Traver applied the Page 69 Test to Duplicity, her first novel, and reported the following:
From Page 69:Visit N. K. Traver's website.I jerk another drawer out, one that used to hold my old Goth things from my days dating Ginger: belts with poison symbol buckles, spikey collars, chains, armbands, and my small but loud collection of weird ties. Now expensive watches and cufflinks fill the space, tidy as the other drawers.Page 69 is representative both of the main struggle Brandon’s dealing with—that his mirror reflection is really screwing up his life—and the conflict he faces at home. In the way his mother keeps cutting him off, and in that last line especially, I think this sample does a good job showing that the book isn’t just about mirror shenanigans.
Not mine not mine not mine—
“One,” Mom counts, from the other side of the door.
“One sec, geez.”
I toss the drawer away and throw my shoulder into the dresser. This time it yields, jogging reluctantly along the carpet and back into place.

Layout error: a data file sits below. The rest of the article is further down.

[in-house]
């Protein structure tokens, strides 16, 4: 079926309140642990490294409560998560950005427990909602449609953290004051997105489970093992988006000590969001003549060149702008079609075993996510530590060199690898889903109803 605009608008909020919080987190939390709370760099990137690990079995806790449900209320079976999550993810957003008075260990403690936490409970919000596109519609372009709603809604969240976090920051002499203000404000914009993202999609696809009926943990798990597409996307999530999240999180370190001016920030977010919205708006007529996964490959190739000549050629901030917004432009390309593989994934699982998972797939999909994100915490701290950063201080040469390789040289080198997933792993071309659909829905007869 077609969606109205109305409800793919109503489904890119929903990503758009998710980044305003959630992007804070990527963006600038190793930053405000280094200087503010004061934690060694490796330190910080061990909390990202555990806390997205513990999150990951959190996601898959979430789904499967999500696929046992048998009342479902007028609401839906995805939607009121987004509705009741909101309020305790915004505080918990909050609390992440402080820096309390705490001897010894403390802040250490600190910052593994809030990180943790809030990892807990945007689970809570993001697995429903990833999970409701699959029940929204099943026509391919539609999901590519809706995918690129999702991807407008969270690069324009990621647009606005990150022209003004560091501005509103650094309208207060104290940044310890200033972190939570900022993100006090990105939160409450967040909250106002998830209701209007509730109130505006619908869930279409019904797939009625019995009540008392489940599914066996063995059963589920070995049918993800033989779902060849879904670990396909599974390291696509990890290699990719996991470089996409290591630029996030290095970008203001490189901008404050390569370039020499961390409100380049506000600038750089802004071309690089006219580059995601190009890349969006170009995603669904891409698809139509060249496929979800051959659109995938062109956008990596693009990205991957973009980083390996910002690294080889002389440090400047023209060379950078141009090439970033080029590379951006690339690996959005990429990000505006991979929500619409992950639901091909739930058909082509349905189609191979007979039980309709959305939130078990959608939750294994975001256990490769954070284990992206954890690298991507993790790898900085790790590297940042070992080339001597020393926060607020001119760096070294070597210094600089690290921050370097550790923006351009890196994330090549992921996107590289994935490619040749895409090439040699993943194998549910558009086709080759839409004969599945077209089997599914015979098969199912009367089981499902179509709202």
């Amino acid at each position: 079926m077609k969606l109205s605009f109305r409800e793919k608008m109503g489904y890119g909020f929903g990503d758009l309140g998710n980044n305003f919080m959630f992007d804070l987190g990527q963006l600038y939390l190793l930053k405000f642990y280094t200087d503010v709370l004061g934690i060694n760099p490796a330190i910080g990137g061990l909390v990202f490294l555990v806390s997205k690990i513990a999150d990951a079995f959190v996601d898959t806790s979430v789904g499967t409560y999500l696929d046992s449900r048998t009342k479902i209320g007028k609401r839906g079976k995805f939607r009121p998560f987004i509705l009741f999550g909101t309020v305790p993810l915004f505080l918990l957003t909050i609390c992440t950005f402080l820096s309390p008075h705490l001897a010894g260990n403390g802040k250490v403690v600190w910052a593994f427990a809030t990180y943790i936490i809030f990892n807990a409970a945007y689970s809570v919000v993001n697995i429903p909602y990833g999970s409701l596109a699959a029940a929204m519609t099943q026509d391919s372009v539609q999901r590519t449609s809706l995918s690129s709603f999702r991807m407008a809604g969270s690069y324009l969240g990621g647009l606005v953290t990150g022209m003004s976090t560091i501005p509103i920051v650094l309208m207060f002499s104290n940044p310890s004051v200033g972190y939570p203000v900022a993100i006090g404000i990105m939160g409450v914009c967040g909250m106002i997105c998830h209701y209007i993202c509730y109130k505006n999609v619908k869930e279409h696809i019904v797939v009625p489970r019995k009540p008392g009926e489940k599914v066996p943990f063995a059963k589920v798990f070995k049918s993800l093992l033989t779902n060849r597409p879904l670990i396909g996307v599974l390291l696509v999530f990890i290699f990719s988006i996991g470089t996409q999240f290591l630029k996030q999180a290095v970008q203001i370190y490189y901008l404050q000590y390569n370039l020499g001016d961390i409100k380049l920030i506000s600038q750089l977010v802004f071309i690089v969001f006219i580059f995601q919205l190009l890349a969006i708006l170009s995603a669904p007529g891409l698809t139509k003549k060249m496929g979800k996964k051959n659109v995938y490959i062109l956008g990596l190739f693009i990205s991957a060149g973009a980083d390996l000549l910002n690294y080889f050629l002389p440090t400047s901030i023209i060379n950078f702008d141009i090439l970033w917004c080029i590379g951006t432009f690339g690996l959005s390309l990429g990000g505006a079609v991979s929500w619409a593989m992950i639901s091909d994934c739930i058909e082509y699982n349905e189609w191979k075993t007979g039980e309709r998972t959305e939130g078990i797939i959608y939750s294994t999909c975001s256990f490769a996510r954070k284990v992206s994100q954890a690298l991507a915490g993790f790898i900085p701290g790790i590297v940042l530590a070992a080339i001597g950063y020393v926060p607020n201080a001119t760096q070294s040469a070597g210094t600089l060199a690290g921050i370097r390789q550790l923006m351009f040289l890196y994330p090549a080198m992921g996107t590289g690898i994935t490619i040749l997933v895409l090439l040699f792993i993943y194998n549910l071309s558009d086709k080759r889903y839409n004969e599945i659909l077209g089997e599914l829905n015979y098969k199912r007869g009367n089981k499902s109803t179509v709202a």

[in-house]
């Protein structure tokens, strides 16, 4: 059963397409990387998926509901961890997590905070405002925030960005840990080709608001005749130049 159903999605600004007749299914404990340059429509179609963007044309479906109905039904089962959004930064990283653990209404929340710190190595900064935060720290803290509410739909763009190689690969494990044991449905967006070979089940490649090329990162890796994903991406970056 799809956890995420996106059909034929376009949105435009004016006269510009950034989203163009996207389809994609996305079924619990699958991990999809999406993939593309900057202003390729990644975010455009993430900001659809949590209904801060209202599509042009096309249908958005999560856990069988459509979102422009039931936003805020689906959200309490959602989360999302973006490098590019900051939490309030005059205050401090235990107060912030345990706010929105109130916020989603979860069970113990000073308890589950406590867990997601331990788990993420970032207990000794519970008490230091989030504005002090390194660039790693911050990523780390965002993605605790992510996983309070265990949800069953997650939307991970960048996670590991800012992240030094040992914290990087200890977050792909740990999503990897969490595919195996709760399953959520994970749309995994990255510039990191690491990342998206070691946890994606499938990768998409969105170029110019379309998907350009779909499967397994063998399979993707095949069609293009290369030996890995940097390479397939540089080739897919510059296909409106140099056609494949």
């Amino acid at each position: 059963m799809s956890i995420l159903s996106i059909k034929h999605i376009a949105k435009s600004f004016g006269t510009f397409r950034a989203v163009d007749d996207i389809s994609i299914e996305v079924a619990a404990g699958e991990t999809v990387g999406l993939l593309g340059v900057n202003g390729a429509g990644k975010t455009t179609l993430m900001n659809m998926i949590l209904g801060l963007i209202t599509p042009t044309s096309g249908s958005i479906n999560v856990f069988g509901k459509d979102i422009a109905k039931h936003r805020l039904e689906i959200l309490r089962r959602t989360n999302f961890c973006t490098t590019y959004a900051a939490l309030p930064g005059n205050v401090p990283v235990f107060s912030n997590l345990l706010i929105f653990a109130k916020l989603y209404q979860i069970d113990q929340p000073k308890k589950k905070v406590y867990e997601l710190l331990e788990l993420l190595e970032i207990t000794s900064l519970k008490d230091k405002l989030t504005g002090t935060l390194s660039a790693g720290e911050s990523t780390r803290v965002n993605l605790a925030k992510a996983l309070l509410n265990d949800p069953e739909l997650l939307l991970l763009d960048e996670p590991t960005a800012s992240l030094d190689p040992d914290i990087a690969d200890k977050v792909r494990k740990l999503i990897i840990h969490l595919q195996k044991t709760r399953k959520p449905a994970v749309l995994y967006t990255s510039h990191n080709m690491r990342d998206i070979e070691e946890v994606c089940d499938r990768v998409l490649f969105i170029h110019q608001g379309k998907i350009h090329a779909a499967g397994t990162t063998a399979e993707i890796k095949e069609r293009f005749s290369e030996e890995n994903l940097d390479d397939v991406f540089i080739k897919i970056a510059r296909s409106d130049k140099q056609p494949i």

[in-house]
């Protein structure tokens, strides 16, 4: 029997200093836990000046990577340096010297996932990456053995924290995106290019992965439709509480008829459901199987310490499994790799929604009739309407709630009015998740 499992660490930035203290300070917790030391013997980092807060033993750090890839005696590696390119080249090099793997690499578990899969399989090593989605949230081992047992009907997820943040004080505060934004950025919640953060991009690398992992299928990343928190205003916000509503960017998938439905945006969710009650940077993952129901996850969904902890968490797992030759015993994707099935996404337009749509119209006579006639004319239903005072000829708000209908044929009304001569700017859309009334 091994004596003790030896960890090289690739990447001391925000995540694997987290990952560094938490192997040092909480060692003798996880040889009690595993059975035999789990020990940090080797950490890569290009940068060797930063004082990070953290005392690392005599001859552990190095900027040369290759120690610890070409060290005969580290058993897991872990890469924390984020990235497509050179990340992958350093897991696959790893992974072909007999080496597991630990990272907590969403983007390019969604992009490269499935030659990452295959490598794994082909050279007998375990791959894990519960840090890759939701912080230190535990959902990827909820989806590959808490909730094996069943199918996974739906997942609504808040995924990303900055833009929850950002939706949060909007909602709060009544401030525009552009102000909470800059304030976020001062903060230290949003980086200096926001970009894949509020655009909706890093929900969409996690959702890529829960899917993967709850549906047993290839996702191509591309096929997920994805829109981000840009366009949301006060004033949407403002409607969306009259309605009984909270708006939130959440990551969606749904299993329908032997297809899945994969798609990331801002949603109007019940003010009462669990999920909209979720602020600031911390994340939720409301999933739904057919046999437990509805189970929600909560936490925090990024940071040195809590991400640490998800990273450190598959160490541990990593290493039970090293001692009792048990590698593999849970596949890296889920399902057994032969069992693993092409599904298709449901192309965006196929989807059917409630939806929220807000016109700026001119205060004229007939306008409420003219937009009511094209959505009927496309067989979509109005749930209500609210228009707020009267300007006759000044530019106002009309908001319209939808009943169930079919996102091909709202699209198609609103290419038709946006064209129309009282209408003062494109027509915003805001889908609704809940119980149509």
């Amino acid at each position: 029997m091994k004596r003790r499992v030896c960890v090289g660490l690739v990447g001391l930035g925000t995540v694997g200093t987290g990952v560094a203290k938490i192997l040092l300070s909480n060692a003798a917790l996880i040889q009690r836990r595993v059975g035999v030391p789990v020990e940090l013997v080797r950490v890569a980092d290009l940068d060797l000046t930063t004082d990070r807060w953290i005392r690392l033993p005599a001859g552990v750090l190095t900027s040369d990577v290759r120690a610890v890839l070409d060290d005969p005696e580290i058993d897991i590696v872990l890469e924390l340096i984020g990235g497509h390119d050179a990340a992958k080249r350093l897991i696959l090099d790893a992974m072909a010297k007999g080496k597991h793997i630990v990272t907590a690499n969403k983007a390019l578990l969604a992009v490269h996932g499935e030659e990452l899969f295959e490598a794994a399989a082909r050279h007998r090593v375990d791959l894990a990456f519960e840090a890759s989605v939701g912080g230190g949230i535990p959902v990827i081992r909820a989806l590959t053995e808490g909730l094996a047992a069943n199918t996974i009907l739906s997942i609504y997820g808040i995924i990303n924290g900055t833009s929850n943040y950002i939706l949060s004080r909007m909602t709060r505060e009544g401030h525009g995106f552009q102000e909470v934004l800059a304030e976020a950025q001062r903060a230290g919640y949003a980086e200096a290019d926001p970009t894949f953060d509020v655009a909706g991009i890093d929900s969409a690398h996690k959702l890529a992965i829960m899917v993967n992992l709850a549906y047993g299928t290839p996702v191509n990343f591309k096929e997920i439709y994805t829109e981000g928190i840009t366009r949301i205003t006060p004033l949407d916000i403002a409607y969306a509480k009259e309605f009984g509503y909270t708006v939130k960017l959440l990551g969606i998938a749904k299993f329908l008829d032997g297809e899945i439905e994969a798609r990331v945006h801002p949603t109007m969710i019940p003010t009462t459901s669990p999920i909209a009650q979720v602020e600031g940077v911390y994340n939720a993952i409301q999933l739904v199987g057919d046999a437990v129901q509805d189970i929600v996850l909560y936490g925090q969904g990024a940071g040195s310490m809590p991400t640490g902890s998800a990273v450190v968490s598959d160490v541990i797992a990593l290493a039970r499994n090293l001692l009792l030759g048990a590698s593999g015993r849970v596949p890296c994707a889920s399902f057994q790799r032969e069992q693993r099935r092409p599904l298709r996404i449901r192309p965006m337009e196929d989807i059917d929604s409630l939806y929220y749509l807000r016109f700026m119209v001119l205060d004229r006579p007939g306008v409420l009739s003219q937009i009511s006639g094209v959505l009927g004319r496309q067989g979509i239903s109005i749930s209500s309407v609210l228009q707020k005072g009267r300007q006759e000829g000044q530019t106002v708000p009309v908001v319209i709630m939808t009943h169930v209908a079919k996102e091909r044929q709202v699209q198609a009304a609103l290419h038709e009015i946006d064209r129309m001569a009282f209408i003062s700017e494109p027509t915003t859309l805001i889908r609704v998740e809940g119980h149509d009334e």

I pull the door open, out of breath. “Mom, I’m not twelve anymore. Quit with the counting thing.”
“Could have fooled me,” she says. She strides past me and surveys the drawers, starts to ask about them, then shrieks.
“You broke your new mirror? That was two hundred dollars! What is wrong with you?”
“Mom, I didn’t—”
“I can’t believe this! I try to do something nice, I thought you must be upset about something since you broke your last mirror and that pretty girl hasn’t been over yet this week—”
“So I bought you a new one. Per usual, Brandon, my hard work is repaid with your knack for destroying everything.”